Well, the Turkey trip was certainly an interesting and often terrifying ‘experience’ – not the holiday adventure you would sign up for in your wildest dreams, but I’ve always held with the philosophy that if you can find the humour in the experience (usually long after its lost its sting), then you’ve truly mastered one of the most skillful talents in navigatinglife . Finding the funny side helps you retain your sanity while avoiding the psychiatrist’s couch. In a way, humour pushes the trauma of any experience far enough away from your psyche for you be able to view it from a ‘safe’ point of view, almost like you’re watching a comedy sketch. It’s the way I like to treat the events and experiences that have assaulted me unawares in my life. Writing about them certainly is cathartic!
So let’s consider Turkey from this perspective…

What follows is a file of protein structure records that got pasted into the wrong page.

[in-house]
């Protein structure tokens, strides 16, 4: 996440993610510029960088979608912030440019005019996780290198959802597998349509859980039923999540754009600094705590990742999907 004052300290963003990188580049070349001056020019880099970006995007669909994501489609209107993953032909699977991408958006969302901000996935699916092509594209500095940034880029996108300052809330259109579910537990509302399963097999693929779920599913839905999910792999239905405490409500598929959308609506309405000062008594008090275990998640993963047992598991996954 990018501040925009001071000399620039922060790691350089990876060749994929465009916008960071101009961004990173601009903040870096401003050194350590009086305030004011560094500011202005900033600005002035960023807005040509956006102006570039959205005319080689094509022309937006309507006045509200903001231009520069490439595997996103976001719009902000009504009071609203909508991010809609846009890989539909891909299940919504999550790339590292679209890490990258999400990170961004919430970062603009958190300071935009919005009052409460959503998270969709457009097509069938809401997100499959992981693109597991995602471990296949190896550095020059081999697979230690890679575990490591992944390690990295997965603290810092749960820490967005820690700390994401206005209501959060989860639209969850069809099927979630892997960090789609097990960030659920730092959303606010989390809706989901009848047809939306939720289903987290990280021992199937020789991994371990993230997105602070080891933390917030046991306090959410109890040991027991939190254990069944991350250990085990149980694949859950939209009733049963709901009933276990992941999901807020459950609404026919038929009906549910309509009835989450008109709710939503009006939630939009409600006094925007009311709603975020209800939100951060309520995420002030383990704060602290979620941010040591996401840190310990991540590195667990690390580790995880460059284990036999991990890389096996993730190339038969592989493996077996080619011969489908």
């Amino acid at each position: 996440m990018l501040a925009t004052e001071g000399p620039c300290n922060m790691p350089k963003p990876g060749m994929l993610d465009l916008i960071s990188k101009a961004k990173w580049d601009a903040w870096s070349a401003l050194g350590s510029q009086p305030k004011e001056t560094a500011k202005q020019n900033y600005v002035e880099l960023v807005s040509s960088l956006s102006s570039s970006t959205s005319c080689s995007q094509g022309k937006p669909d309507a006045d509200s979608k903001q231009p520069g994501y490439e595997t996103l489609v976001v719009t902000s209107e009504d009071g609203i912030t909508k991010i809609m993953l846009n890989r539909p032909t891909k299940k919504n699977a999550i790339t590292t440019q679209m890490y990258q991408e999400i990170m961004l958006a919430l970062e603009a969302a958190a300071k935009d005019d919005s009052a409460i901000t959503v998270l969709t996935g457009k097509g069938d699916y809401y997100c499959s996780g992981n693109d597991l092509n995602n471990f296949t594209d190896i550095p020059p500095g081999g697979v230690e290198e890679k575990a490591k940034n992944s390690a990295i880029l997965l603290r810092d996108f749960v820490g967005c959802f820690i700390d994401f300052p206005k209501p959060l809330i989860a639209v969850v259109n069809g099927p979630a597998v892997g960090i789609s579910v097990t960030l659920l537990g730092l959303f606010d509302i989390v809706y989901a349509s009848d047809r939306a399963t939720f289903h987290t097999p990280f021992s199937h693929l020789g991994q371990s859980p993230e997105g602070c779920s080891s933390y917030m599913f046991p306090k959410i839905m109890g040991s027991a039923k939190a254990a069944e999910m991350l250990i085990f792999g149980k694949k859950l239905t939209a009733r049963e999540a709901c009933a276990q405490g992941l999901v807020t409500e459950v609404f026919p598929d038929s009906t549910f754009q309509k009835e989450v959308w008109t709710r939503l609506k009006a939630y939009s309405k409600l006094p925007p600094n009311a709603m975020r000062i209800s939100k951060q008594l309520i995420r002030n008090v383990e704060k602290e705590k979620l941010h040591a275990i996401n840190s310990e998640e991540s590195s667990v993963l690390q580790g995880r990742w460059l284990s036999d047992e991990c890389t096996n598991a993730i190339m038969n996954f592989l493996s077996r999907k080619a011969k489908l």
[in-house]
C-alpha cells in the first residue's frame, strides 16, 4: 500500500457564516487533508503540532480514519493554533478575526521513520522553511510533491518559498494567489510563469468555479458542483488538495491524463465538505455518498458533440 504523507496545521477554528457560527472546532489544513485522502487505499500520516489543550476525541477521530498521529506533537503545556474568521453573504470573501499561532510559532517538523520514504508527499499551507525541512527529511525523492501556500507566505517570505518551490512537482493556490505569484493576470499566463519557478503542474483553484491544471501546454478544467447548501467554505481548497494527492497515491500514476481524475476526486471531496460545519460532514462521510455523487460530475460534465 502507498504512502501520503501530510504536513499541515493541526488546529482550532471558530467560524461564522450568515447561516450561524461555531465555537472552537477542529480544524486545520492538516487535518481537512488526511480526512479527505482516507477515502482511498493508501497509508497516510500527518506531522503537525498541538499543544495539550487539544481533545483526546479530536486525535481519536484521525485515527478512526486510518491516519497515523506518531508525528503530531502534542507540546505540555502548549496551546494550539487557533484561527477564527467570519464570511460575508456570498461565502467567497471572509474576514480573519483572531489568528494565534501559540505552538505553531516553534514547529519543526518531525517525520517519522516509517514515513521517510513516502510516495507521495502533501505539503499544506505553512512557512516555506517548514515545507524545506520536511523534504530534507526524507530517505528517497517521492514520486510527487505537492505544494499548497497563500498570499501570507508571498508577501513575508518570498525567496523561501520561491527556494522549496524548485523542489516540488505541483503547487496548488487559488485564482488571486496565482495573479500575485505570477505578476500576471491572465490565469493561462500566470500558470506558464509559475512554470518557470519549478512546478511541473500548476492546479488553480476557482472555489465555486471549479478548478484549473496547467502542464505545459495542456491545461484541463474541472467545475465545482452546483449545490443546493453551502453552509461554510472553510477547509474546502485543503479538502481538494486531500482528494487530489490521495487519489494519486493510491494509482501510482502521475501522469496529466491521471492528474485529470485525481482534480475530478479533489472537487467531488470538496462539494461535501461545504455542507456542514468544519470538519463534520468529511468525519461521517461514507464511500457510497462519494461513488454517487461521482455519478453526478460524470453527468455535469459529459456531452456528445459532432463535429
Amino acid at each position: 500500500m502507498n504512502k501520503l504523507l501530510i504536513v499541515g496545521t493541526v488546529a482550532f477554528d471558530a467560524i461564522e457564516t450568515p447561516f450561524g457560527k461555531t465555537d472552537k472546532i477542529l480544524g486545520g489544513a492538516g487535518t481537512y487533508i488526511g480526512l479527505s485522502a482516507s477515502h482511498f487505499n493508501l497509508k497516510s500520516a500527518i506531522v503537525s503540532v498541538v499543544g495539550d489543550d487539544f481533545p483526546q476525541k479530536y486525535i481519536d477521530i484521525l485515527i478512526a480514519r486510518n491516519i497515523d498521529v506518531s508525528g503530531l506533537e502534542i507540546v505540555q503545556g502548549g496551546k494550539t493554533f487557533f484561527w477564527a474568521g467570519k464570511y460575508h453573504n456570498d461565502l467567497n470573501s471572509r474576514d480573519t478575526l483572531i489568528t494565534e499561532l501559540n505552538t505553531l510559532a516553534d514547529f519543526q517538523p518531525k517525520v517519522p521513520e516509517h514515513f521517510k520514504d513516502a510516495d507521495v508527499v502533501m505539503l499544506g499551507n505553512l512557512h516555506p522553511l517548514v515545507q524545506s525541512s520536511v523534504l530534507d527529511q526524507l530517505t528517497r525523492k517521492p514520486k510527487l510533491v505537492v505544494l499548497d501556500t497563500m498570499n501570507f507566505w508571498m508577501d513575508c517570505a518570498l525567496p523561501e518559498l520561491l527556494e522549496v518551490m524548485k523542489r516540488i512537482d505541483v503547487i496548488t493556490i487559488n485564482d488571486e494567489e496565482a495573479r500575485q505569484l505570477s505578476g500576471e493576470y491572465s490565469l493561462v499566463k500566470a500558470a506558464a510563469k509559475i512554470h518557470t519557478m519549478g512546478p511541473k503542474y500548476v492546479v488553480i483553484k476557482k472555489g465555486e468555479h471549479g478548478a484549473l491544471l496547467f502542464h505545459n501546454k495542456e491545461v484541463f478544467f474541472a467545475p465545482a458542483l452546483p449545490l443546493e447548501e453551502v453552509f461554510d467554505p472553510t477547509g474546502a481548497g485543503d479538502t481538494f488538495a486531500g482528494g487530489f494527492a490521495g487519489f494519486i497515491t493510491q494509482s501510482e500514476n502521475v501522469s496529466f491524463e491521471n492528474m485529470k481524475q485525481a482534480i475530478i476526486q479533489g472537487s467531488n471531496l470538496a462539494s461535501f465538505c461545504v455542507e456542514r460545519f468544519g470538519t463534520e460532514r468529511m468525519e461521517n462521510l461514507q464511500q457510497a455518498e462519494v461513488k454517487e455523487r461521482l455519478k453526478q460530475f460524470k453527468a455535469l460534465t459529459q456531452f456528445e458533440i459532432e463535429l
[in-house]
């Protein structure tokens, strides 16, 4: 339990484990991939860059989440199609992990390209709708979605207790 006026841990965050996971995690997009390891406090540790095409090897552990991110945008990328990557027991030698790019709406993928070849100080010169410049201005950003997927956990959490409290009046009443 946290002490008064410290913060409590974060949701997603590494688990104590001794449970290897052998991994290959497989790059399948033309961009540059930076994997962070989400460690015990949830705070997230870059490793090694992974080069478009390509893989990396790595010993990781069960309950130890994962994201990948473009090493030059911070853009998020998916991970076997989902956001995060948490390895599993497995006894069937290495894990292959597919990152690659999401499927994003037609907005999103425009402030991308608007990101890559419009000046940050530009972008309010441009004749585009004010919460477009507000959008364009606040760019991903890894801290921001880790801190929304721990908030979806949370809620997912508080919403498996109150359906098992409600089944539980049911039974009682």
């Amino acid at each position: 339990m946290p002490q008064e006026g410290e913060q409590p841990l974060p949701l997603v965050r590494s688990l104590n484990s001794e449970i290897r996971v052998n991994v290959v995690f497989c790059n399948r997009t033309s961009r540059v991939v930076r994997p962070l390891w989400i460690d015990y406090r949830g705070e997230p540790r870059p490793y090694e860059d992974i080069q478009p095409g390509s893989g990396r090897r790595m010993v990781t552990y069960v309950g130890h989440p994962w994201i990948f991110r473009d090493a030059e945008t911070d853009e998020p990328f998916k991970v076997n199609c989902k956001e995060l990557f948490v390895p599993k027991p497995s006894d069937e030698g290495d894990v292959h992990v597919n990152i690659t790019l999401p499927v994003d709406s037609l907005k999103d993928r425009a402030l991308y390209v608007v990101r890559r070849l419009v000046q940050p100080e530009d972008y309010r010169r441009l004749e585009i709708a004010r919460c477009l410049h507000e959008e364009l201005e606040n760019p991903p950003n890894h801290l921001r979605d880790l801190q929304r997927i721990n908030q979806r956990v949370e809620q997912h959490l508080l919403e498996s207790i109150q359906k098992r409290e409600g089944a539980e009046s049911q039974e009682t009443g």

First off, as a female, especially being of the blonde persuasion you become a target for every Turkish bum pincher within reach of your rear end. Things may be different now, but I found Turkish men then on the whole, to be a totally voyeuristic bunch. Nothing delighted them more than female tourists who saw a Mediterranean holiday as an excuse to abandon their bikini tops together with their modesty, en masse, on their beaches. Even wearing a bikini was a thrill for the casual male observer, considering their women spent most of their time wrapped up from head to toe. It was this ever-present interest that was the real cause of my concussion in the car accident. Because we’d been travelling through the countryside between major cities and towns, I’d taken to wearing a bikini to tan in the car as the hot Mediterranean sun beat in relentlessly through the windows – only pulling on a T-shirt and shorts when we made a stop. Hence when I saw my partner take a sudden turn to pull into a garage to buy water, I immediately unhitched my seat belt and bent down to pick up my T-shirt. In that fraction of a second, he had forgotten that he was driving on the right hand side of the road, and could not make a turn in that direction without checking the traffic. The rest is history. He made the turn, and as he did so, a car travelling in the opposite direction smashed into us, almost taking out the passenger side of the car. In the nanosecond of the impact my head was thrown back and then violently forward onto my knee. Goodbye nose, three breaks later in the middle of almost nowhere, and I was bundled into a passerby’s car with instructions to the driver to get me to the local hospital as soon as. All I can remember before passing out again, is asking for my shorts because I was still in my bikini bottoms!